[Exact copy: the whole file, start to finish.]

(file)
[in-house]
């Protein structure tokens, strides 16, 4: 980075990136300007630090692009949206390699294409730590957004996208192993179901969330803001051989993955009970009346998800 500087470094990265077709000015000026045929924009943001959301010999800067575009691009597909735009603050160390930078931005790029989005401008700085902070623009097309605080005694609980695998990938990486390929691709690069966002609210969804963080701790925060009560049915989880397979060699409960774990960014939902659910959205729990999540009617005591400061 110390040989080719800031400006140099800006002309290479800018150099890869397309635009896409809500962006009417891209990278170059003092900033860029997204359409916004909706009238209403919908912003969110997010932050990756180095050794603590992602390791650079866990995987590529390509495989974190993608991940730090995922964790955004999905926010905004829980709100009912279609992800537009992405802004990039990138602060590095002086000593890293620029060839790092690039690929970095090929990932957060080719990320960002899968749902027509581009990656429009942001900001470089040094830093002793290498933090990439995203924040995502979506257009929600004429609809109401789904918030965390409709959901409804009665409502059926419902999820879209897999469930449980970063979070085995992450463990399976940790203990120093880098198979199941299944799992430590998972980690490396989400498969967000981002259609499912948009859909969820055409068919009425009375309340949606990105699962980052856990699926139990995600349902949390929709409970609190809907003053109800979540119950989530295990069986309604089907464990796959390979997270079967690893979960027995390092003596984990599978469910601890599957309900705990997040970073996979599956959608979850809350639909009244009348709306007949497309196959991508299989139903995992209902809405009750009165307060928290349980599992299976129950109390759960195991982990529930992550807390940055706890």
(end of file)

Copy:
[in-house]
């Protein structure tokens, strides 16, 4: 980075990136300007630090692009949206390699294409730590957004996208192993179901969330803001051989993955009970009346998800 500087470094990265077709000015000026045929924009943001959301010999800067575009691009597909735009603050160390930078931005790029989005401008700085902070623009097309605080005694609980695998990938990486390929691709690069966002609210969804963080701790925060009560049915989880397979060699409960774990960014939902659910959205729990999540009617005591400061 110390040989080719800031400006140099800006002309290479800018150099890869397309635009896409809500962006009417891209990278170059003092900033860029997204359409916004909706009238209403919908912003969110997010932050990756180095050794603590992602390791650079866990995987590529390509495989974190993608991940730090995922964790955004999905926010905004829980709100009912279609992800537009992405802004990039990138602060590095002086000593890293620029060839790092690039690929970095090929990932957060080719990320960002899968749902027509581009990656429009942001900001470089040094830093002793290498933090990439995203924040995502979506257009929600004429609809109401789904918030965390409709959901409804009665409502059926419902999820879209897999469930449980970063979070085995992450463990399976940790203990120093880098198979199941299944799992430590998972980690490396989400498969967000981002259609499912948009859909969820055409068919009425009375309340949606990105699962980052856990699926139990995600349902949390929709409970609190809907003053109800979540119950989530295990069986309604089907464990796959390979997270079967690893979960027995390092003596984990599978469910601890599957309900705990997040970073996979599956959608979850809350639909009244009348709306007949497309196959991508299989139903995992209902809405009750009165307060928290349980599992299976129950109390759960195991982990529930992550807390940055706890």